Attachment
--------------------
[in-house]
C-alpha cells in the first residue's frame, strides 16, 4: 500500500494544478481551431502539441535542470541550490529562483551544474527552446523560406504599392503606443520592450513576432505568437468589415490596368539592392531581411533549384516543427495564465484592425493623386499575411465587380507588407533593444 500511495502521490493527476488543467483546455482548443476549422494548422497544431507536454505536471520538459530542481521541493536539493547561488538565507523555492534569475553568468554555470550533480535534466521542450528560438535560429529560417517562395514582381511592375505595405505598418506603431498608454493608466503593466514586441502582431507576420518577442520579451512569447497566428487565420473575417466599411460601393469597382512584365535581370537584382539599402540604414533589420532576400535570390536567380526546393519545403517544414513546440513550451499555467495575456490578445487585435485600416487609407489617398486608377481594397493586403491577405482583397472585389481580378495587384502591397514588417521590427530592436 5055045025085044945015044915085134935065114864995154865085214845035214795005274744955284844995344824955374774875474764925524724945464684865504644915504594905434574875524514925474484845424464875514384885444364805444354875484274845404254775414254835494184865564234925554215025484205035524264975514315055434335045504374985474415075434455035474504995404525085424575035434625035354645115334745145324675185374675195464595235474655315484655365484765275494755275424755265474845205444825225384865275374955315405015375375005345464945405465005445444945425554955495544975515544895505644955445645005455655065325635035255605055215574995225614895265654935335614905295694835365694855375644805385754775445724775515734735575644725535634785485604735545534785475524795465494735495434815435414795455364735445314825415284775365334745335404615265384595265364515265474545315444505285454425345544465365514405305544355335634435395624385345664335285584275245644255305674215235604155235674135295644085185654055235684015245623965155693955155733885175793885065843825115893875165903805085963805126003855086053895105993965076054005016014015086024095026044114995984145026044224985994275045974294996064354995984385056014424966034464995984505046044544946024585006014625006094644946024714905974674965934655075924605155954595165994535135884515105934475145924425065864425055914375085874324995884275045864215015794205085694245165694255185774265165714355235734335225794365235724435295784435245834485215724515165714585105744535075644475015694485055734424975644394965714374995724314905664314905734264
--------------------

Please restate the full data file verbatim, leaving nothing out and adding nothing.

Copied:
[in-house]
C-alpha cells in the first residue's frame, strides 16, 4: 500500500494544478481551431502539441535542470541550490529562483551544474527552446523560406504599392503606443520592450513576432505568437468589415490596368539592392531581411533549384516543427495564465484592425493623386499575411465587380507588407533593444 500511495502521490493527476488543467483546455482548443476549422494548422497544431507536454505536471520538459530542481521541493536539493547561488538565507523555492534569475553568468554555470550533480535534466521542450528560438535560429529560417517562395514582381511592375505595405505598418506603431498608454493608466503593466514586441502582431507576420518577442520579451512569447497566428487565420473575417466599411460601393469597382512584365535581370537584382539599402540604414533589420532576400535570390536567380526546393519545403517544414513546440513550451499555467495575456490578445487585435485600416487609407489617398486608377481594397493586403491577405482583397472585389481580378495587384502591397514588417521590427530592436 5055045025085044945015044915085134935065114864995154865085214845035214795005274744955284844995344824955374774875474764925524724945464684865504644915504594905434574875524514925474484845424464875514384885444364805444354875484274845404254775414254835494184865564234925554215025484205035524264975514315055434335045504374985474415075434455035474504995404525085424575035434625035354645115334745145324675185374675195464595235474655315484655365484765275494755275424755265474845205444825225384865275374955315405015375375005345464945405465005445444945425554955495544975515544895505644955445645005455655065325635035255605055215574995225614895265654935335614905295694835365694855375644805385754775445724775515734735575644725535634785485604735545534785475524795465494735495434815435414795455364735445314825415284775365334745335404615265384595265364515265474545315444505285454425345544465365514405305544355335634435395624385345664335285584275245644255305674215235604155235674135295644085185654055235684015245623965155693955155733885175793885065843825115893875165903805085963805126003855086053895105993965076054005016014015086024095026044114995984145026044224985994275045974294996064354995984385056014424966034464995984505046044544946024585006014625006094644946024714905974674965934655075924605155954595165994535135884515105934475145924425065864425055914375085874324995884275045864215015794205085694245165694255185774265165714355235734335225794365235724435295784435245834485215724515165714585105744535075644475015694485055734424975644394965714374995724314905664314905734264